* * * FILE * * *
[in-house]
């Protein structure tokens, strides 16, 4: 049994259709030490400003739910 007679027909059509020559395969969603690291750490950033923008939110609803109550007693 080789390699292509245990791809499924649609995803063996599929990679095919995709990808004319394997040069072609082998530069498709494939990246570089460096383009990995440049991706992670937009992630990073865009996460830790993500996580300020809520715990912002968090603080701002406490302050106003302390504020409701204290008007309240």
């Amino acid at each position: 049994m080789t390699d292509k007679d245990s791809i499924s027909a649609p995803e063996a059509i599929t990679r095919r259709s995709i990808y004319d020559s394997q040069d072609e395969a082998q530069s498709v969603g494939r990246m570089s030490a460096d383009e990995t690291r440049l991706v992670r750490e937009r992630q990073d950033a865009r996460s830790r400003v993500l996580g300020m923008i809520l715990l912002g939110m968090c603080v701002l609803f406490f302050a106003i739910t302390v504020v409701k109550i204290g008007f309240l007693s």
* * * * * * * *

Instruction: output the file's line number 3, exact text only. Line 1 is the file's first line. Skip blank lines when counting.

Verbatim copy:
């Amino acid at each position: 049994m080789t390699d292509k007679d245990s791809i499924s027909a649609p995803e063996a059509i599929t990679r095919r259709s995709i990808y004319d020559s394997q040069d072609e395969a082998q530069s498709v969603g494939r990246m570089s030490a460096d383009e990995t690291r440049l991706v992670r750490e937009r992630q990073d950033a865009r996460s830790r400003v993500l996580g300020m923008i809520l715990l912002g939110m968090c603080v701002l609803f406490f302050a106003i739910t302390v504020v409701k109550i204290g008007f309240l007693s």